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Foreign Policy

A Thaw in the Tropics? Presidents Biden and Xi Lower the Temperature in Bali

Nov 18, 2022
  • David Shambaugh

    Gaston Sigur Professor of Asian Studies and Director of the China Policy Program, George Washington University


On November 14, on the sidelines of the G-20 summit on the tropical island of Bali, Indonesia, Presidents Joseph Biden and Xi Jinping met in person for the first time during Biden’s presidency. While none of the many contentious problems and issues between the two sides were resolved, at least they were discussed in depth and with candor. This in itself is stabilizing, and the world is a slightly safer place as a result. The meeting also established more institutionalized mechanisms for future working level meetings between the two governments. 

While the two presidents have held five phone calls and two virtual video meetings since Biden became the U.S. president, this was the first time the two leaders have been able to meet in person. This is largely due to the fact that the Chinese leader Xi Jinping has only recently begun to travel abroad again following a three-year self-imposed isolation in China.  But Xi is now “back on the road” again, and participating in the G-20 summit hosted by Indonesia was the perfect “coming out” for his rebooted diplomacy. For both presidents, the G-20 offered the perfect “one stop shop” for their multilateral and bilateral diplomacy, as well as engaging with leaders from other important countries that are central in the U.S.-China global competition.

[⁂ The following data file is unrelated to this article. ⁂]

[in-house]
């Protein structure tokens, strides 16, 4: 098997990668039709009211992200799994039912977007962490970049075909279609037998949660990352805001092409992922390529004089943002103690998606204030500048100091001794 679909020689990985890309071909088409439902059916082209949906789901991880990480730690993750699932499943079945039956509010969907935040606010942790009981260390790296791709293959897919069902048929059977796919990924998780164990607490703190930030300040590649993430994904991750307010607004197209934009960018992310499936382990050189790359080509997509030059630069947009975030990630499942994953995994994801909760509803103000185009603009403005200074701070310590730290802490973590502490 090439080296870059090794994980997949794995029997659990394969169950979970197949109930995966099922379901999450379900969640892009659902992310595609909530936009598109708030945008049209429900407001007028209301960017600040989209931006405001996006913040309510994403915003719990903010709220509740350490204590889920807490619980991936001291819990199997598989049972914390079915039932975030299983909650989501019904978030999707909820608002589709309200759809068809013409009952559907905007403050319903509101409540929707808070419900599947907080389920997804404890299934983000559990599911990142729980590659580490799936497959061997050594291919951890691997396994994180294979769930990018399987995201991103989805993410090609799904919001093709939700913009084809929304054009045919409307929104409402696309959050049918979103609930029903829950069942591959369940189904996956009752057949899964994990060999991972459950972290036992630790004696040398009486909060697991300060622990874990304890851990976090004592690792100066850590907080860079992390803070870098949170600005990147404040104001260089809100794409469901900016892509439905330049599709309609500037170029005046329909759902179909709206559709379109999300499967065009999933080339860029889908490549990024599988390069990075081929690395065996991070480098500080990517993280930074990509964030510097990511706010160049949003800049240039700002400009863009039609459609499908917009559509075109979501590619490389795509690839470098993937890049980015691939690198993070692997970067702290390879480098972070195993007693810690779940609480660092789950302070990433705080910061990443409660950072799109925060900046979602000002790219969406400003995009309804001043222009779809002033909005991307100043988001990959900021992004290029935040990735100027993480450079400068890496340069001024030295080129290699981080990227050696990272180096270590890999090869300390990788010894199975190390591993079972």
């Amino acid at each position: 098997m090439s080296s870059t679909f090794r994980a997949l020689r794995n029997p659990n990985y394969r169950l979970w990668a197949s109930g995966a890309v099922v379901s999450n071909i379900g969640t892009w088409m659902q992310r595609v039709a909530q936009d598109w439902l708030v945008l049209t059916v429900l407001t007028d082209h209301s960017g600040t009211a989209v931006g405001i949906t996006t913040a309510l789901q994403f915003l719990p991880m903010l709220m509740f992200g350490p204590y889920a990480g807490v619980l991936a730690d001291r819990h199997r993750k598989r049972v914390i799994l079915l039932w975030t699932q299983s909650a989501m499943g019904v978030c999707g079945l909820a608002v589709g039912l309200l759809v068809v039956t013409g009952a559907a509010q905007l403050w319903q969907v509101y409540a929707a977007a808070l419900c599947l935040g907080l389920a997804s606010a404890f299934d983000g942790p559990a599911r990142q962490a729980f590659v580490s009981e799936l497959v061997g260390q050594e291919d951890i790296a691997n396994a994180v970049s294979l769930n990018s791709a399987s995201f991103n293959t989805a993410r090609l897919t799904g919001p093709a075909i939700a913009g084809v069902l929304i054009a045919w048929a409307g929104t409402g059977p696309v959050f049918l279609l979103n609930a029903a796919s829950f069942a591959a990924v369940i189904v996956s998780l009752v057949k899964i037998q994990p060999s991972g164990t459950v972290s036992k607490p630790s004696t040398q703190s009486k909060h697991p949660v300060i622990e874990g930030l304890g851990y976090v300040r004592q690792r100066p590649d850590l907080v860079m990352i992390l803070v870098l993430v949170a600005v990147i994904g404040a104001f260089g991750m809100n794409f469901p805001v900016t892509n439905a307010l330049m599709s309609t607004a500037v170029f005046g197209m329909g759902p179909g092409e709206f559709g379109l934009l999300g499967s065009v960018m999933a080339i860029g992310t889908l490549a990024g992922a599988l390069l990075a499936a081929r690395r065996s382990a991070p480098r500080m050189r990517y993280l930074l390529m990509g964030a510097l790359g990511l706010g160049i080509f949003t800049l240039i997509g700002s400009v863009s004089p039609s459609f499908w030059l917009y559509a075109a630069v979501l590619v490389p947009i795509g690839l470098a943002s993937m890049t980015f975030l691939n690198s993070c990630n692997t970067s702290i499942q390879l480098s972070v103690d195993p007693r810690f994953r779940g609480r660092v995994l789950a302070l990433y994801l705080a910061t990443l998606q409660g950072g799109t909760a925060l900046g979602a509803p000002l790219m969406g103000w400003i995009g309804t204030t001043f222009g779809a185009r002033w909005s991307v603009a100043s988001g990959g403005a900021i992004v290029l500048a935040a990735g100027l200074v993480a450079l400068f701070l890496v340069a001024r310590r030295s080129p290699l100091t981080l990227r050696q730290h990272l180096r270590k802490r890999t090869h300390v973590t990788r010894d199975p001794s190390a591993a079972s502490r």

Presidents Biden and Xi met over three hours. The summit was also the first direct interaction between the two sides since Beijing broke them off following the visit by U.S. House of Representatives Speaker Nancy Pelosi’s controversial visit to Taiwan in August (which prompted outrage from the Chinese government and two weeks of threatening military exercises around the island).